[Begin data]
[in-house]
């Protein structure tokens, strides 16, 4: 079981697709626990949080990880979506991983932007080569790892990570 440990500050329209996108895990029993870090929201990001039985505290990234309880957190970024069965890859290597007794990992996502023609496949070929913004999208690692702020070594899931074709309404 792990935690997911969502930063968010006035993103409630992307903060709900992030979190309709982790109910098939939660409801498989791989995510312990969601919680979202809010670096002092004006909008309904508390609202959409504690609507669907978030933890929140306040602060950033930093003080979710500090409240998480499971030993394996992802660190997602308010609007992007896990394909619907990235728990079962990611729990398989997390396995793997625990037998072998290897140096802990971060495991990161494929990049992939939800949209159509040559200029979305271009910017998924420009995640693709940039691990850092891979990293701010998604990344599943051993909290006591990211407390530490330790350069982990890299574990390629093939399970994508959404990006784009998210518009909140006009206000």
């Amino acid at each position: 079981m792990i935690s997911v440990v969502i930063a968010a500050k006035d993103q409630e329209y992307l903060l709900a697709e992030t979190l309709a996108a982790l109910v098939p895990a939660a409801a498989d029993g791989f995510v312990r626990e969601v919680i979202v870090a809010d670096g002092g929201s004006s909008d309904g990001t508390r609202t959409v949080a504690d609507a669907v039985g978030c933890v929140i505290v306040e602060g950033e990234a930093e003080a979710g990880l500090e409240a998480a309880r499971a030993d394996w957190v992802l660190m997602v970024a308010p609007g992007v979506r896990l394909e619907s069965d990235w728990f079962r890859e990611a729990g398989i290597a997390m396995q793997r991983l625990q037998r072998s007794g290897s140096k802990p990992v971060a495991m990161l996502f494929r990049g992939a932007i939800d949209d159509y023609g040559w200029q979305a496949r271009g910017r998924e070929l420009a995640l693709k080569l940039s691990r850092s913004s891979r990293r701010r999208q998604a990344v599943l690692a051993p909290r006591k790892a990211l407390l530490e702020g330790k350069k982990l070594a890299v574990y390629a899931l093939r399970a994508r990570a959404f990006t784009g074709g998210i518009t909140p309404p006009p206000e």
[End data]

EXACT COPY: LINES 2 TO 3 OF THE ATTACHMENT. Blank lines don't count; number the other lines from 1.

């Protein structure tokens, strides 16, 4: 079981697709626990949080990880979506991983932007080569790892990570 440990500050329209996108895990029993870090929201990001039985505290990234309880957190970024069965890859290597007794990992996502023609496949070929913004999208690692702020070594899931074709309404 792990935690997911969502930063968010006035993103409630992307903060709900992030979190309709982790109910098939939660409801498989791989995510312990969601919680979202809010670096002092004006909008309904508390609202959409504690609507669907978030933890929140306040602060950033930093003080979710500090409240998480499971030993394996992802660190997602308010609007992007896990394909619907990235728990079962990611729990398989997390396995793997625990037998072998290897140096802990971060495991990161494929990049992939939800949209159509040559200029979305271009910017998924420009995640693709940039691990850092891979990293701010998604990344599943051993909290006591990211407390530490330790350069982990890299574990390629093939399970994508959404990006784009998210518009909140006009206000």
């Amino acid at each position: 079981m792990i935690s997911v440990v969502i930063a968010a500050k006035d993103q409630e329209y992307l903060l709900a697709e992030t979190l309709a996108a982790l109910v098939p895990a939660a409801a498989d029993g791989f995510v312990r626990e969601v919680i979202v870090a809010d670096g002092g929201s004006s909008d309904g990001t508390r609202t959409v949080a504690d609507a669907v039985g978030c933890v929140i505290v306040e602060g950033e990234a930093e003080a979710g990880l500090e409240a998480a309880r499971a030993d394996w957190v992802l660190m997602v970024a308010p609007g992007v979506r896990l394909e619907s069965d990235w728990f079962r890859e990611a729990g398989i290597a997390m396995q793997r991983l625990q037998r072998s007794g290897s140096k802990p990992v971060a495991m990161l996502f494929r990049g992939a932007i939800d949209d159509y023609g040559w200029q979305a496949r271009g910017r998924e070929l420009a995640l693709k080569l940039s691990r850092s913004s891979r990293r701010r999208q998604a990344v599943l690692a051993p909290r006591k790892a990211l407390l530490e702020g330790k350069k982990l070594a890299v574990y390629a899931l093939r399970a994508r990570a959404f990006t784009g074709g998210i518009t909140p309404p006009p206000e």